Assemblyman Brian Kolb, R-Canandaigua, is stepping down from his position as Minority Leader following his New Year’s Eve arrest for Driving While Intoxicated.
Kolb, 67, will remain as a member of the Assembly.
Kolb, who less than two weeks before his arrest had posted a column to his website urging people to drive safely during the holiday season, announced his intention to relinquish his post in a statement on Friday evening.
“As Leader of the Assembly Minority Conference, I have always tried to put the needs and best interests of our Conference ahead of my own,” Kolb said in his statement. “That is why I have decided to step down as minority Leader.
“I will not allow my own personal challenges to distract from the goals, message, and mission of the Assembly Minority,” he wrote.
Ontario County Sheriff’s deputies responded to 7980 County Road 41 in the town of Victor at about 10:30 p.m. Dec. 31 for the report of a property damage crash involving a 2018 GMC Acadia, according to a release from the Sheriff’s Office.
There were no other vehicles involved and no injuries reported.
Kolb was taken into custody for DWI and processed at the Ontario County Jail. He was charged with DWI with a blood alcohol level of more than .08 percent and with making an unsafe turn, according to the Sheriff’s Office.
Kolb is to answer charges at a later date in Victor Town Court.
Kolb, a Republican from Canandaigua, was first elected in 2000. He was named Republican Minority Leader in 2009, and according to his biography, is currently the longest-tenured legislative leader in Albany. His 131st Assembly District includes all of Ontario County and parts of Seneca County. He is a former Town of Richmond supervisor and, as an Assemblyman, once represented Livingston County prior to redistricting.
Kolb, in a statement issued Wednesday morning, called his actions “a terrible lapse in judgment, one I have urged others not to make, and I take full responsibility for it.”
Kolb announced his intent to step down in a statement released just after 5 p.m. Friday. The full text of his statement:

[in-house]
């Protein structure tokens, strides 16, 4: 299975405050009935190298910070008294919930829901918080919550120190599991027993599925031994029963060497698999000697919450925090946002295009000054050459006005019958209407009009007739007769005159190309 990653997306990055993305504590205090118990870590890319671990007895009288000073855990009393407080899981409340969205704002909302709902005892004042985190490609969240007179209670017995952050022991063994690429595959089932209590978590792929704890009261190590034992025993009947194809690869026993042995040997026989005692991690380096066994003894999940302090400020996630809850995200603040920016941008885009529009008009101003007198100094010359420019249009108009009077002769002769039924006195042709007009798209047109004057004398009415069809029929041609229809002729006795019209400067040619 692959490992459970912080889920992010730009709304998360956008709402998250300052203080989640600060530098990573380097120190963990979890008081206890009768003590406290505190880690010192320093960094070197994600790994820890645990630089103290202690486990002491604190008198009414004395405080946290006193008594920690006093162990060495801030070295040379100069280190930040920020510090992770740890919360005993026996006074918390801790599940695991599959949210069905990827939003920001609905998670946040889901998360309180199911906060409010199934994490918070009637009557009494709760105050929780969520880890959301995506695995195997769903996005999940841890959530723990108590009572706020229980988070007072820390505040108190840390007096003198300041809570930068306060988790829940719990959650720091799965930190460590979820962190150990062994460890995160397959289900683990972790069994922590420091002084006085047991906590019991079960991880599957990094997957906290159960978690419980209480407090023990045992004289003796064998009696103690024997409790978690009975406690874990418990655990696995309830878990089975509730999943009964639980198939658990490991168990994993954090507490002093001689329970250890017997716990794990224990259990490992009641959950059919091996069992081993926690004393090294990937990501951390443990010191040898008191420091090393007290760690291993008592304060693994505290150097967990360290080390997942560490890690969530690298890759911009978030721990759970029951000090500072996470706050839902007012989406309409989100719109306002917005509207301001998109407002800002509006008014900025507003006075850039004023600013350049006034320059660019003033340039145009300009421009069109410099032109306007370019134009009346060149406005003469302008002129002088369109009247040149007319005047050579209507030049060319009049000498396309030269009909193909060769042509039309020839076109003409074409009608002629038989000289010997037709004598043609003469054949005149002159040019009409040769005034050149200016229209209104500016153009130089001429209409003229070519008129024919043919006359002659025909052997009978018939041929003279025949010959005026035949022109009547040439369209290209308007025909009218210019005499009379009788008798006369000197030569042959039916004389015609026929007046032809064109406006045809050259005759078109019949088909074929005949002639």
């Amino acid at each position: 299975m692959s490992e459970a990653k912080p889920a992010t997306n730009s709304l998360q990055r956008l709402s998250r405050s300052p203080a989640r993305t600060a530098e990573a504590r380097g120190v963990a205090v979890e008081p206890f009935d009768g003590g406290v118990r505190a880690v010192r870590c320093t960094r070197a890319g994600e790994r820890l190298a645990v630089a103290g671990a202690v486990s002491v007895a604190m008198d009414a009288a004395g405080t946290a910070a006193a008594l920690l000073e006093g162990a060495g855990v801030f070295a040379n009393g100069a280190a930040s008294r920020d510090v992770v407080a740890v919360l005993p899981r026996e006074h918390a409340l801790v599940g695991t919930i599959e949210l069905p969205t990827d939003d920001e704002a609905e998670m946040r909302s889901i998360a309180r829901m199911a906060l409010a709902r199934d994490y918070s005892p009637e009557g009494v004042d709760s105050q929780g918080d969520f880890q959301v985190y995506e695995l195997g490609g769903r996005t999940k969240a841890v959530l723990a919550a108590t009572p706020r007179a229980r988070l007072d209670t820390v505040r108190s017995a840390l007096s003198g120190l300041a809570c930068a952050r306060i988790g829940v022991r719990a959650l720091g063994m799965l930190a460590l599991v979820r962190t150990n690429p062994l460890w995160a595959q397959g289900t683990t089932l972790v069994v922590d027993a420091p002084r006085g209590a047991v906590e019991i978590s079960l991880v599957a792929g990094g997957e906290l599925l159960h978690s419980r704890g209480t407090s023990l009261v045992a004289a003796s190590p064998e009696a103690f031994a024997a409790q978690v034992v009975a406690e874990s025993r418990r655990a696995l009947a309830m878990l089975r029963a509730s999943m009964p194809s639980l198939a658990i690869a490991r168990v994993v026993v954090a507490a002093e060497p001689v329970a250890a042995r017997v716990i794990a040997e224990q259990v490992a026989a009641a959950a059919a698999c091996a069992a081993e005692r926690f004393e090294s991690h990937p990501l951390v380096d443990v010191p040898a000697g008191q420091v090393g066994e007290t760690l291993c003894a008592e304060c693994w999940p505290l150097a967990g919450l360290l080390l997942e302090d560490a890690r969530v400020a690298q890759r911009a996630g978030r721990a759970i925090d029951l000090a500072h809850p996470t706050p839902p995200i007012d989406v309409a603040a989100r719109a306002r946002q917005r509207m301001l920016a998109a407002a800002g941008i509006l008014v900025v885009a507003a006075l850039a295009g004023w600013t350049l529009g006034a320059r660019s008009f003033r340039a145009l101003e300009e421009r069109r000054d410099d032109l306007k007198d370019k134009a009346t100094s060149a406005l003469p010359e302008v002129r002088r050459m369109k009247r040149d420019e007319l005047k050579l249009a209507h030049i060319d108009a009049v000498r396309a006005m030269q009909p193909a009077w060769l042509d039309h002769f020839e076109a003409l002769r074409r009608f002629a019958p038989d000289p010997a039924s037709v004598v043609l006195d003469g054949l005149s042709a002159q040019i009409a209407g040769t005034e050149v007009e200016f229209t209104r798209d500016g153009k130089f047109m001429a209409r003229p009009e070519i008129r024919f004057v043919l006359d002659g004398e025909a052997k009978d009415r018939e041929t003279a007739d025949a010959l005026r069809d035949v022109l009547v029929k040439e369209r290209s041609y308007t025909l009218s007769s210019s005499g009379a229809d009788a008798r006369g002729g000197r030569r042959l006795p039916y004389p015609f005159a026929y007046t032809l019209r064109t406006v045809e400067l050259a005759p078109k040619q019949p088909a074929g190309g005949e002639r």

“As Leader of the Assembly Minority Conference, I have always tried to put the needs and best interests of our Conference ahead of my own. That is why I have decided to step down as Minority Leader.
“I have a profound respect for each and every one of my colleagues, and sincerely admire their daily efforts on behalf of constituents and communities in every corner of the state. But I will not allow my own personal challenges to distract from the goals, message, and mission of the Assembly Minority Conference. With a new year and new legislative session ahead, the work of our Conference cannot be undermined or deterred in any way.
“I will be forever grateful for the confidence my colleagues have placed in me for the past 10 years. But in my heart, I know that this is the right time for a new leader to step in and advance an agenda that benefits all New Yorkers.
“The events of December 31 are ones I will always deeply regret. On a personal level, I have begun the process of seeking professional help in order to heal, learn, and fully address the challenges that I, along with my family, currently face.”
As for the DWI charge, Yates County District Attorney Todd Casella has been appointed as a special prosecutor to oversee the case.
“The next step will be the appearance in court,” Ontario County District Attorney Jim Ritts told area media on Thursday. “An appearance ticket was issued consistent with the new law as well as the policy of the sheriff’s department and he’ll appear in the next two or three weeks and be arraigned with his attorney and the process will start at that point.”
Hudson Valley Assemblyman Kieran Lalor, a fellow Republican, called for Kolb’s resignation as the Assembly GOP’s minority leader in a tweet on Wednesday, reported the New York Post.